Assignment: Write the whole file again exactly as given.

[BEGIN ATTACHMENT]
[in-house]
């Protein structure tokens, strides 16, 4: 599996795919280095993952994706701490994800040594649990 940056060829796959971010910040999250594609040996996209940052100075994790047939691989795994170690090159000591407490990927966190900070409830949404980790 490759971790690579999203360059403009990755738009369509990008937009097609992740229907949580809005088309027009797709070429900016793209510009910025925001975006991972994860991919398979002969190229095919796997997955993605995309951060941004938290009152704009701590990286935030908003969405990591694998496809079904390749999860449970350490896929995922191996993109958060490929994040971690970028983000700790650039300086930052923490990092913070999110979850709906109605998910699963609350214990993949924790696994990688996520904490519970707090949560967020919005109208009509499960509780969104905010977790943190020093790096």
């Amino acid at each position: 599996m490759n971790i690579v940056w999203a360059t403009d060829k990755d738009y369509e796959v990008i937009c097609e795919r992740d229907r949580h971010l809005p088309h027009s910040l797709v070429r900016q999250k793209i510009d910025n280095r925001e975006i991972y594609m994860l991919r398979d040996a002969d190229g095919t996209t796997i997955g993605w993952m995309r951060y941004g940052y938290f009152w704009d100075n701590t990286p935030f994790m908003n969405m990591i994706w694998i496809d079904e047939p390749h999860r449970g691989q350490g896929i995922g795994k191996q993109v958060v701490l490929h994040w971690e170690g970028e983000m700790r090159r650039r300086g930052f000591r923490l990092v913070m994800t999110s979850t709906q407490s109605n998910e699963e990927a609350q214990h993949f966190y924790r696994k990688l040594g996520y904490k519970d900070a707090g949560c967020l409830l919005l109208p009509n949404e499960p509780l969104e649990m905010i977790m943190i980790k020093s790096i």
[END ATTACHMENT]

[in-house]
């Protein structure tokens, strides 16, 4: 599996795919280095993952994706701490994800040594649990 940056060829796959971010910040999250594609040996996209940052100075994790047939691989795994170690090159000591407490990927966190900070409830949404980790 490759971790690579999203360059403009990755738009369509990008937009097609992740229907949580809005088309027009797709070429900016793209510009910025925001975006991972994860991919398979002969190229095919796997997955993605995309951060941004938290009152704009701590990286935030908003969405990591694998496809079904390749999860449970350490896929995922191996993109958060490929994040971690970028983000700790650039300086930052923490990092913070999110979850709906109605998910699963609350214990993949924790696994990688996520904490519970707090949560967020919005109208009509499960509780969104905010977790943190020093790096």
């Amino acid at each position: 599996m490759n971790i690579v940056w999203a360059t403009d060829k990755d738009y369509e796959v990008i937009c097609e795919r992740d229907r949580h971010l809005p088309h027009s910040l797709v070429r900016q999250k793209i510009d910025n280095r925001e975006i991972y594609m994860l991919r398979d040996a002969d190229g095919t996209t796997i997955g993605w993952m995309r951060y941004g940052y938290f009152w704009d100075n701590t990286p935030f994790m908003n969405m990591i994706w694998i496809d079904e047939p390749h999860r449970g691989q350490g896929i995922g795994k191996q993109v958060v701490l490929h994040w971690e170690g970028e983000m700790r090159r650039r300086g930052f000591r923490l990092v913070m994800t999110s979850t709906q407490s109605n998910e699963e990927a609350q214990h993949f966190y924790r696994k990688l040594g996520y904490k519970d900070a707090g949560c967020l409830l919005l109208p009509n949404e499960p509780l969104e649990m905010i977790m943190i980790k020093s790096i």